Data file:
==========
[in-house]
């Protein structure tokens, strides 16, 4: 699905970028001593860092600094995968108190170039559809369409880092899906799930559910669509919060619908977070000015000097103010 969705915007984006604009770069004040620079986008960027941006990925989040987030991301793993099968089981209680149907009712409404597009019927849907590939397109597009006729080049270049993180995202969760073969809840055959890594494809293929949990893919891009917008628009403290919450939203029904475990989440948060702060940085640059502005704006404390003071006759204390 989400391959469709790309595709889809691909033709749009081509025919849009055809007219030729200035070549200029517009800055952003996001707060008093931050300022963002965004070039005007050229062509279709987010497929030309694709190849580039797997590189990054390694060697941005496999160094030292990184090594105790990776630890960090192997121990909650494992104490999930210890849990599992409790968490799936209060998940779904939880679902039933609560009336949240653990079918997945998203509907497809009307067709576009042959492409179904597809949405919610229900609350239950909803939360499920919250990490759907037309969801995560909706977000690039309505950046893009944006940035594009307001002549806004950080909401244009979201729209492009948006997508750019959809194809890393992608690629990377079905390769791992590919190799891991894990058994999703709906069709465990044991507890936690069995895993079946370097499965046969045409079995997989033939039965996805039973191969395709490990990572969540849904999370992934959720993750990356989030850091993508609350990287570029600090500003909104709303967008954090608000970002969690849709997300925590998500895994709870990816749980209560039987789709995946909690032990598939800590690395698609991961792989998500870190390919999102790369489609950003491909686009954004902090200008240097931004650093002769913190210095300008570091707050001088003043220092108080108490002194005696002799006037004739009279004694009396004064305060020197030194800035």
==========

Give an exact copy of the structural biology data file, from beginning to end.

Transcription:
[in-house]
């Protein structure tokens, strides 16, 4: 699905970028001593860092600094995968108190170039559809369409880092899906799930559910669509919060619908977070000015000097103010 969705915007984006604009770069004040620079986008960027941006990925989040987030991301793993099968089981209680149907009712409404597009019927849907590939397109597009006729080049270049993180995202969760073969809840055959890594494809293929949990893919891009917008628009403290919450939203029904475990989440948060702060940085640059502005704006404390003071006759204390 989400391959469709790309595709889809691909033709749009081509025919849009055809007219030729200035070549200029517009800055952003996001707060008093931050300022963002965004070039005007050229062509279709987010497929030309694709190849580039797997590189990054390694060697941005496999160094030292990184090594105790990776630890960090192997121990909650494992104490999930210890849990599992409790968490799936209060998940779904939880679902039933609560009336949240653990079918997945998203509907497809009307067709576009042959492409179904597809949405919610229900609350239950909803939360499920919250990490759907037309969801995560909706977000690039309505950046893009944006940035594009307001002549806004950080909401244009979201729209492009948006997508750019959809194809890393992608690629990377079905390769791992590919190799891991894990058994999703709906069709465990044991507890936690069995895993079946370097499965046969045409079995997989033939039965996805039973191969395709490990990572969540849904999370992934959720993750990356989030850091993508609350990287570029600090500003909104709303967008954090608000970002969690849709997300925590998500895994709870990816749980209560039987789709995946909690032990598939800590690395698609991961792989998500870190390919999102790369489609950003491909686009954004902090200008240097931004650093002769913190210095300008570091707050001088003043220092108080108490002194005696002799006037004739009279004694009396004064305060020197030194800035």